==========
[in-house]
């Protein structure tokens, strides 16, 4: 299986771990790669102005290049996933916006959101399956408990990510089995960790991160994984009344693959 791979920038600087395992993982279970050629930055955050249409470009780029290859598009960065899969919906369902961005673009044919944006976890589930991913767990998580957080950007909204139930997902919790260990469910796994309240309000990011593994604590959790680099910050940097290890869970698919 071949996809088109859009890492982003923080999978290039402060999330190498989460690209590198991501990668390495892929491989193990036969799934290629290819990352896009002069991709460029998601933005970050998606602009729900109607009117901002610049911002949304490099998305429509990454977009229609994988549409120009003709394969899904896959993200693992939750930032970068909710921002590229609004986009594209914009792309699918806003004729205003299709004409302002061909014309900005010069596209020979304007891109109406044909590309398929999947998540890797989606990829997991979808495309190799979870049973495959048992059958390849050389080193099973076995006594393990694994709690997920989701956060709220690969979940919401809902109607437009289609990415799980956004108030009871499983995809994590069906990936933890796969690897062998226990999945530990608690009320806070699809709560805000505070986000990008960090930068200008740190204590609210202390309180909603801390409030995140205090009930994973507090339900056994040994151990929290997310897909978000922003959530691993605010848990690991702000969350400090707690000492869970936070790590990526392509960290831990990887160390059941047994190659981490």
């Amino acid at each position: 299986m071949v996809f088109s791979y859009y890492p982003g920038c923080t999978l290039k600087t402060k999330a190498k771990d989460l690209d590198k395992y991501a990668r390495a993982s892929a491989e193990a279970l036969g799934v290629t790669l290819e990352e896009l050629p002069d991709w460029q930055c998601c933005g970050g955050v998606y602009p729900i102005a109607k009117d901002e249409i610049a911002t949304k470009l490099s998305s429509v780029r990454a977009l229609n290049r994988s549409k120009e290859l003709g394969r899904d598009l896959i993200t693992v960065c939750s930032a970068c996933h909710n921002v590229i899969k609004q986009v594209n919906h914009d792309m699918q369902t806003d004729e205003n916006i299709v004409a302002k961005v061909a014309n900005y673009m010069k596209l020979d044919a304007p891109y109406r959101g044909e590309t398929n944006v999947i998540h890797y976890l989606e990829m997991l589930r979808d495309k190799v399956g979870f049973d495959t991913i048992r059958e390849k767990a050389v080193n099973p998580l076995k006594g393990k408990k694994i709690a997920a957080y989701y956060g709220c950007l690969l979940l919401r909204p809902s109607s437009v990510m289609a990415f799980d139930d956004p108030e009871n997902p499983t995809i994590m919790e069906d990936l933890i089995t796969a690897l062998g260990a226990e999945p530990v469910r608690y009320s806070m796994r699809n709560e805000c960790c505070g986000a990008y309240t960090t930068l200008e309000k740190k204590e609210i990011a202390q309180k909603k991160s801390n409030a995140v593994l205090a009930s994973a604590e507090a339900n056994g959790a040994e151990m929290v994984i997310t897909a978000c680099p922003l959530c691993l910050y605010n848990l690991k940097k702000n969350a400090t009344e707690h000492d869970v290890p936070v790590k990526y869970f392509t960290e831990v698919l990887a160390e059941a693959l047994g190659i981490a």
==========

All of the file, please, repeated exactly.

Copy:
[in-house]
């Protein structure tokens, strides 16, 4: 299986771990790669102005290049996933916006959101399956408990990510089995960790991160994984009344693959 791979920038600087395992993982279970050629930055955050249409470009780029290859598009960065899969919906369902961005673009044919944006976890589930991913767990998580957080950007909204139930997902919790260990469910796994309240309000990011593994604590959790680099910050940097290890869970698919 071949996809088109859009890492982003923080999978290039402060999330190498989460690209590198991501990668390495892929491989193990036969799934290629290819990352896009002069991709460029998601933005970050998606602009729900109607009117901002610049911002949304490099998305429509990454977009229609994988549409120009003709394969899904896959993200693992939750930032970068909710921002590229609004986009594209914009792309699918806003004729205003299709004409302002061909014309900005010069596209020979304007891109109406044909590309398929999947998540890797989606990829997991979808495309190799979870049973495959048992059958390849050389080193099973076995006594393990694994709690997920989701956060709220690969979940919401809902109607437009289609990415799980956004108030009871499983995809994590069906990936933890796969690897062998226990999945530990608690009320806070699809709560805000505070986000990008960090930068200008740190204590609210202390309180909603801390409030995140205090009930994973507090339900056994040994151990929290997310897909978000922003959530691993605010848990690991702000969350400090707690000492869970936070790590990526392509960290831990990887160390059941047994190659981490």
């Amino acid at each position: 299986m071949v996809f088109s791979y859009y890492p982003g920038c923080t999978l290039k600087t402060k999330a190498k771990d989460l690209d590198k395992y991501a990668r390495a993982s892929a491989e193990a279970l036969g799934v290629t790669l290819e990352e896009l050629p002069d991709w460029q930055c998601c933005g970050g955050v998606y602009p729900i102005a109607k009117d901002e249409i610049a911002t949304k470009l490099s998305s429509v780029r990454a977009l229609n290049r994988s549409k120009e290859l003709g394969r899904d598009l896959i993200t693992v960065c939750s930032a970068c996933h909710n921002v590229i899969k609004q986009v594209n919906h914009d792309m699918q369902t806003d004729e205003n916006i299709v004409a302002k961005v061909a014309n900005y673009m010069k596209l020979d044919a304007p891109y109406r959101g044909e590309t398929n944006v999947i998540h890797y976890l989606e990829m997991l589930r979808d495309k190799v399956g979870f049973d495959t991913i048992r059958e390849k767990a050389v080193n099973p998580l076995k006594g393990k408990k694994i709690a997920a957080y989701y956060g709220c950007l690969l979940l919401r909204p809902s109607s437009v990510m289609a990415f799980d139930d956004p108030e009871n997902p499983t995809i994590m919790e069906d990936l933890i089995t796969a690897l062998g260990a226990e999945p530990v469910r608690y009320s806070m796994r699809n709560e805000c960790c505070g986000a990008y309240t960090t930068l200008e309000k740190k204590e609210i990011a202390q309180k909603k991160s801390n409030a995140v593994l205090a009930s994973a604590e507090a339900n056994g959790a040994e151990m929290v994984i997310t897909a978000c680099p922003l959530c691993l910050y605010n848990l690991k940097k702000n969350a400090t009344e707690h000492d869970v290890p936070v790590k990526y869970f392509t960290e831990v698919l990887a160390e059941a693959l047994g190659i981490a």